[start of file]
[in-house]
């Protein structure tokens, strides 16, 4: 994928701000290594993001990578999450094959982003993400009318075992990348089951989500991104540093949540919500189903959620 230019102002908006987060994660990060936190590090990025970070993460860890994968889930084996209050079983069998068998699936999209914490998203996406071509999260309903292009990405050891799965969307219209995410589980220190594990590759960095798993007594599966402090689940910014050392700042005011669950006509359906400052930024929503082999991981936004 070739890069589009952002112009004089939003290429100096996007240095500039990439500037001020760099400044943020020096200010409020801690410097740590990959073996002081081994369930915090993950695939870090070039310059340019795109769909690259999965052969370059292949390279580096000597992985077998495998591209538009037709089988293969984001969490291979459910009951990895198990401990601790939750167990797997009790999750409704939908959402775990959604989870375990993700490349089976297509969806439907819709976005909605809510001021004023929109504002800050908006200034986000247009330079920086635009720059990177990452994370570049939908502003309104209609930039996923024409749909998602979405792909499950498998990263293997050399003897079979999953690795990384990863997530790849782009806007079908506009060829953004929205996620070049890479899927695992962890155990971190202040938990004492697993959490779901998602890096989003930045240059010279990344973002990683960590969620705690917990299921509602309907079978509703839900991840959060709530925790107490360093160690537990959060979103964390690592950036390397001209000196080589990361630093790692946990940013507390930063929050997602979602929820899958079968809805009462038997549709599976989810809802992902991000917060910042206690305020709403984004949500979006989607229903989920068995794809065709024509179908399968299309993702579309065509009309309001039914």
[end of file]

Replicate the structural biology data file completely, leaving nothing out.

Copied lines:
[in-house]
């Protein structure tokens, strides 16, 4: 994928701000290594993001990578999450094959982003993400009318075992990348089951989500991104540093949540919500189903959620 230019102002908006987060994660990060936190590090990025970070993460860890994968889930084996209050079983069998068998699936999209914490998203996406071509999260309903292009990405050891799965969307219209995410589980220190594990590759960095798993007594599966402090689940910014050392700042005011669950006509359906400052930024929503082999991981936004 070739890069589009952002112009004089939003290429100096996007240095500039990439500037001020760099400044943020020096200010409020801690410097740590990959073996002081081994369930915090993950695939870090070039310059340019795109769909690259999965052969370059292949390279580096000597992985077998495998591209538009037709089988293969984001969490291979459910009951990895198990401990601790939750167990797997009790999750409704939908959402775990959604989870375990993700490349089976297509969806439907819709976005909605809510001021004023929109504002800050908006200034986000247009330079920086635009720059990177990452994370570049939908502003309104209609930039996923024409749909998602979405792909499950498998990263293997050399003897079979999953690795990384990863997530790849782009806007079908506009060829953004929205996620070049890479899927695992962890155990971190202040938990004492697993959490779901998602890096989003930045240059010279990344973002990683960590969620705690917990299921509602309907079978509703839900991840959060709530925790107490360093160690537990959060979103964390690592950036390397001209000196080589990361630093790692946990940013507390930063929050997602979602929820899958079968809805009462038997549709599976989810809802992902991000917060910042206690305020709403984004949500979006989607229903989920068995794809065709024509179908399968299309993702579309065509009309309001039914």